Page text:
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February 1964

Security as a Motivation of Human Behavior

Author Affiliations


Arch Gen Psychiatry. 1964;10(2):105-108. doi:10.1001/archpsyc.1964.01720200001001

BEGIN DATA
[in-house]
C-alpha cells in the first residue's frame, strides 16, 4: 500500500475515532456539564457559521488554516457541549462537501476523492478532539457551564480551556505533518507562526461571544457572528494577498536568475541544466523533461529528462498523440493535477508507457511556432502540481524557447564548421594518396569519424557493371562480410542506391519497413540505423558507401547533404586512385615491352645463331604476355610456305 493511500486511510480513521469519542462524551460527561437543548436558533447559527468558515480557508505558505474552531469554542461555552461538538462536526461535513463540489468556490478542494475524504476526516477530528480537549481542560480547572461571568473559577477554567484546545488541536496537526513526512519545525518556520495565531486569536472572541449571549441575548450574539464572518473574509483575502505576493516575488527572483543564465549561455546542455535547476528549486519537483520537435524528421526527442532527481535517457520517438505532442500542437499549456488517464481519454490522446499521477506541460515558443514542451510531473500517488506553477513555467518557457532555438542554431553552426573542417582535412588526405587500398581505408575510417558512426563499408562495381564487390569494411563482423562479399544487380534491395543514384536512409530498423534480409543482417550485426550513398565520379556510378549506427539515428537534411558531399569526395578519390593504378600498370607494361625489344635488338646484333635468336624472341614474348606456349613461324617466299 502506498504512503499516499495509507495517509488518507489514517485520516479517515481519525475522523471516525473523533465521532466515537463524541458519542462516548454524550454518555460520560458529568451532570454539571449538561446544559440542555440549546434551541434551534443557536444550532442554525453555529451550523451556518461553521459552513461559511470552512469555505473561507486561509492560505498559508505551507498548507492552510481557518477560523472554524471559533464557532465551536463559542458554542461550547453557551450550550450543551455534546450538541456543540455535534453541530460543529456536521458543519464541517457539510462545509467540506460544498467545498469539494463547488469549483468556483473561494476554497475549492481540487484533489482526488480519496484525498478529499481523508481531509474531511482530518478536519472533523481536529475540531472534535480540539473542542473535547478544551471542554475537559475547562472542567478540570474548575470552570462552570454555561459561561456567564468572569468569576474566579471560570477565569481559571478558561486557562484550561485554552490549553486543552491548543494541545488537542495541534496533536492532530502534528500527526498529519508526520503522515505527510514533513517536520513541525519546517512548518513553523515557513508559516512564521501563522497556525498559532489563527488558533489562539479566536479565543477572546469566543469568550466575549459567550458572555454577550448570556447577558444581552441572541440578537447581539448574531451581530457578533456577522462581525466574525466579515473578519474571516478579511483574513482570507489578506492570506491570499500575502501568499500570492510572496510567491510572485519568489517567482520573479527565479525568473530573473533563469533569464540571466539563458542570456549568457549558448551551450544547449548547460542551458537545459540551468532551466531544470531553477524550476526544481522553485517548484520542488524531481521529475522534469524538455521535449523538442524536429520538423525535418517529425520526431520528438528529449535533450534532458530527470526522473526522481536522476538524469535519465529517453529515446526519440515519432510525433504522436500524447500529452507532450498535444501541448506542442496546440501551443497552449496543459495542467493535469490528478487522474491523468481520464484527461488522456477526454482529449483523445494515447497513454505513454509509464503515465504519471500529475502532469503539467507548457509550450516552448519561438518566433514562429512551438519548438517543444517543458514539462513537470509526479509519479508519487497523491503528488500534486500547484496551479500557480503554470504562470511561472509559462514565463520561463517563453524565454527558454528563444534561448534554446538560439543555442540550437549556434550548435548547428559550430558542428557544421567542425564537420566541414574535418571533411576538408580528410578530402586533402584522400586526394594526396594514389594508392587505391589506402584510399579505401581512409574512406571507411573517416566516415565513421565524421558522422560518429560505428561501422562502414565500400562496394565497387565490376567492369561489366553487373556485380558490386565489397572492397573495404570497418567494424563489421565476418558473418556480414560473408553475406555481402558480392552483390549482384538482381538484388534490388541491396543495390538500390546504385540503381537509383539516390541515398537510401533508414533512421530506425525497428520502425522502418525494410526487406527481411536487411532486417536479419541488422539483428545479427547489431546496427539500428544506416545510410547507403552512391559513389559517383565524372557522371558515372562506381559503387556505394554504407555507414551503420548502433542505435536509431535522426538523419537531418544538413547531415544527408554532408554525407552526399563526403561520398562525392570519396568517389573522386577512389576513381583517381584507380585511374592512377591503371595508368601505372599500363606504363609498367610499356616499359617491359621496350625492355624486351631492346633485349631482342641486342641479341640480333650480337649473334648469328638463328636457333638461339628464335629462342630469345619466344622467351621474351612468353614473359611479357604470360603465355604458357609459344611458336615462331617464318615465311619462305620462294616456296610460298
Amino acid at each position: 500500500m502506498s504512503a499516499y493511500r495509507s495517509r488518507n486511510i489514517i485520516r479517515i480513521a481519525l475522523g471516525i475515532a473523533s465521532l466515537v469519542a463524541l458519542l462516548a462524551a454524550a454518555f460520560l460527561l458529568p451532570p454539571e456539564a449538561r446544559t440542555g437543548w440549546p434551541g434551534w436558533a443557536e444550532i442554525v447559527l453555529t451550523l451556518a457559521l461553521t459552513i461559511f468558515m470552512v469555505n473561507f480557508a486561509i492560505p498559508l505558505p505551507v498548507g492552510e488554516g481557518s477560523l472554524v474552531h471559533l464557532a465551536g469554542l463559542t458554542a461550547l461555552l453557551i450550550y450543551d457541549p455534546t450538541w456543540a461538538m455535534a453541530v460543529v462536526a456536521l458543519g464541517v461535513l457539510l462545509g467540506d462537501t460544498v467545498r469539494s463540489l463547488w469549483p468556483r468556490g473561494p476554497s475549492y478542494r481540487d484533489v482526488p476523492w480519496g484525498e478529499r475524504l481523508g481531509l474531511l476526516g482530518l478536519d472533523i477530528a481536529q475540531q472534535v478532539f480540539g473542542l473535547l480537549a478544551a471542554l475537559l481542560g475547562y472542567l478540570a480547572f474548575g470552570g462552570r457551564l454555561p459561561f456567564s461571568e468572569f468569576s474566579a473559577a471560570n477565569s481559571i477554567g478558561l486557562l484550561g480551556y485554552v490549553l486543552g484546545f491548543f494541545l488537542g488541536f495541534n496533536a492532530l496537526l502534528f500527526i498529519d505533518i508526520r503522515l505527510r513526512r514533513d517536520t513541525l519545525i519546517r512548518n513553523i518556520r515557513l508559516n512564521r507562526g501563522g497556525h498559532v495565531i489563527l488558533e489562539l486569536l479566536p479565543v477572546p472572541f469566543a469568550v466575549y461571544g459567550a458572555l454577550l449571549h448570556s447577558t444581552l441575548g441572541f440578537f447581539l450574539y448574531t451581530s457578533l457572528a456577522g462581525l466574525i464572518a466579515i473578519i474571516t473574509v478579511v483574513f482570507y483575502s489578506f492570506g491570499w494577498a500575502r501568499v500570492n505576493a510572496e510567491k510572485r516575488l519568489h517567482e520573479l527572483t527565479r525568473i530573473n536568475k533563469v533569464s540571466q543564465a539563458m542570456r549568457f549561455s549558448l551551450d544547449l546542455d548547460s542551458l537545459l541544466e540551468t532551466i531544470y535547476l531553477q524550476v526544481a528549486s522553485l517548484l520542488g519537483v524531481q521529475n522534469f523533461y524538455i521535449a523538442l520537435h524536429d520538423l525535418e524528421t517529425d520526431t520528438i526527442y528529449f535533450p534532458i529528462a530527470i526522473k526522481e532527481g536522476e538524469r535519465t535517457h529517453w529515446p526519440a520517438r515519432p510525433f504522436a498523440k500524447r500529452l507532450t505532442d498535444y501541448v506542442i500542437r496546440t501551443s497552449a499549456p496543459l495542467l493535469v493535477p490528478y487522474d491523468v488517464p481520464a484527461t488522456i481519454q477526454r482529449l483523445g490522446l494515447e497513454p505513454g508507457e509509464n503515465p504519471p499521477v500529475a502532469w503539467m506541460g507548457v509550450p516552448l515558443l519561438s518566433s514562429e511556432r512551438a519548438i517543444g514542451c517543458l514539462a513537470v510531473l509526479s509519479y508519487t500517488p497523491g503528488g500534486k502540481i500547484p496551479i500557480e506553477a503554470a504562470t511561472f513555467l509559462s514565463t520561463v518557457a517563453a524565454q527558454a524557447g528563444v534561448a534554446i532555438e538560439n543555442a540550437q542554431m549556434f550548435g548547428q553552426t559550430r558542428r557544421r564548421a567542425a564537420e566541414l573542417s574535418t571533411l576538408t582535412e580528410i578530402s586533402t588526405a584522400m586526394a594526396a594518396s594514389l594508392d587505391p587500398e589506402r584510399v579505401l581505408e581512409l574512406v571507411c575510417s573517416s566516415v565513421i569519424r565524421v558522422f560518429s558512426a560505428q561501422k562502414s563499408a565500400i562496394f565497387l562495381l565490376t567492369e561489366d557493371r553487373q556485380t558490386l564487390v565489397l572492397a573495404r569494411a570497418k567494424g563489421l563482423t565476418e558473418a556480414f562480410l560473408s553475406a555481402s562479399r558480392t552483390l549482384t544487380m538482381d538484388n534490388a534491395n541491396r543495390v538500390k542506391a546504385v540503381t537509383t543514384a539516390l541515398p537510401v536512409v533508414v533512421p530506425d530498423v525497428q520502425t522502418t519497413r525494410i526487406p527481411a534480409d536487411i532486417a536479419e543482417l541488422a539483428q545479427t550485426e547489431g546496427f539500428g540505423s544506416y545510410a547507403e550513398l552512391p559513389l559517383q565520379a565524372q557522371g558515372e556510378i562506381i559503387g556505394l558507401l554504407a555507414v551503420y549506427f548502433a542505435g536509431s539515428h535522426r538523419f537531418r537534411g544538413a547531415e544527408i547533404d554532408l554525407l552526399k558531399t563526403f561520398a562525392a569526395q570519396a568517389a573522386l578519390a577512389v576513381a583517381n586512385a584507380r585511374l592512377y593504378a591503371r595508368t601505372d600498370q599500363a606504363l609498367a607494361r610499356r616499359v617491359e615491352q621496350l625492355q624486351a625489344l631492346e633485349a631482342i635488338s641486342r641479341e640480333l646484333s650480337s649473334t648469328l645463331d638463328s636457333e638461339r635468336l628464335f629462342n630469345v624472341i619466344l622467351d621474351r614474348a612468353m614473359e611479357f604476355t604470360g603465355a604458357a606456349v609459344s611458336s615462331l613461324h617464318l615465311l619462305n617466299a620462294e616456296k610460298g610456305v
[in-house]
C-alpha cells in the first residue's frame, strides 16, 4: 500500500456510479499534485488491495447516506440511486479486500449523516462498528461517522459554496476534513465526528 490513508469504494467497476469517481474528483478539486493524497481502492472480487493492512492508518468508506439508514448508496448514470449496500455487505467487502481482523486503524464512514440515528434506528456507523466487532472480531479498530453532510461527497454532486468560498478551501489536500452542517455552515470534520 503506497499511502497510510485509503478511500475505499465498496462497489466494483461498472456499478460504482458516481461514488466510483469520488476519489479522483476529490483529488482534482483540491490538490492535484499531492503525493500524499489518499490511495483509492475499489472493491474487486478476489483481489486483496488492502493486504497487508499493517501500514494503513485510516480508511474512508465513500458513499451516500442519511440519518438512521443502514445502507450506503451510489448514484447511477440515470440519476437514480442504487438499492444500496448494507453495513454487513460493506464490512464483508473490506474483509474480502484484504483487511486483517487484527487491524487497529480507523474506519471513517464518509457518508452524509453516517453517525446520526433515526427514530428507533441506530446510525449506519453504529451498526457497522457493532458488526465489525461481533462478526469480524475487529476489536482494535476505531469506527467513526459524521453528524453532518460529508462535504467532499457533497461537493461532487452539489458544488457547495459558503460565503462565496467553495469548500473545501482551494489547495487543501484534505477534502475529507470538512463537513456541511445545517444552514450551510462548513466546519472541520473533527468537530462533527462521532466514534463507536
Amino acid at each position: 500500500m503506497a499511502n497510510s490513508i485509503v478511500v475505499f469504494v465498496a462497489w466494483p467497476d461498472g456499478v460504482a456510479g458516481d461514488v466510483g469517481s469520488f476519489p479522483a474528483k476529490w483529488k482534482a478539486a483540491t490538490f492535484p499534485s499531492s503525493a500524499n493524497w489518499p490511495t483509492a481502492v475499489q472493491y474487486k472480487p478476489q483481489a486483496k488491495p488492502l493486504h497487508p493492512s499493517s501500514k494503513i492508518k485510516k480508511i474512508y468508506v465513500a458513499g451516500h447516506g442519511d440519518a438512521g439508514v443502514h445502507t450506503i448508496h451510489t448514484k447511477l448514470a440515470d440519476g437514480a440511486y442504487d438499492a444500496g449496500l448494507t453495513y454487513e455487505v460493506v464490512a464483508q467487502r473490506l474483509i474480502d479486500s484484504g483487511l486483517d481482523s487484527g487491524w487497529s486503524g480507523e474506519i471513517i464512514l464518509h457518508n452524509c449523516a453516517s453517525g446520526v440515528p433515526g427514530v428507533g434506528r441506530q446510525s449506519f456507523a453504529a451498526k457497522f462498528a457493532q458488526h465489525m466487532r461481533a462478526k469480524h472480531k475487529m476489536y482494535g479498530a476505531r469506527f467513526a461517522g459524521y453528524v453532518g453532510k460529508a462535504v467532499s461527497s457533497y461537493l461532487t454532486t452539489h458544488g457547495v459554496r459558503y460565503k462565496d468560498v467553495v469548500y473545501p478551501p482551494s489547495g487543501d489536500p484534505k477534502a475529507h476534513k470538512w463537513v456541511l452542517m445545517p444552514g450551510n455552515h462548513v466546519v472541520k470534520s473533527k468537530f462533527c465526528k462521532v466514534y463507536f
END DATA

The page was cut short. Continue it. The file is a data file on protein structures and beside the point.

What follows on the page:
From the earliest knowledge of man and his behavior, evidence suggests an inherent need within him for predictability and control of his environment. Anthropologists and biologists point out that man is physically poorly adapted for survival in a hostile environment as compared to many other species in the evolutionary scale. Yet, one of the unique characteristics of man which has been the means of his continued survival and ascendancy over other animals, is his ability to remember vast amounts of past perceptions and associations and utilize these in processes of comparison and deduction to cope with new situations. Thus, man's survival has depended not on his biological adaptation to the environment but rather modifying his immediate environment to conditions permitting his survival. His existence is dependent on his controlling the immediate environment within relatively narrow ranges. In order to do this, he

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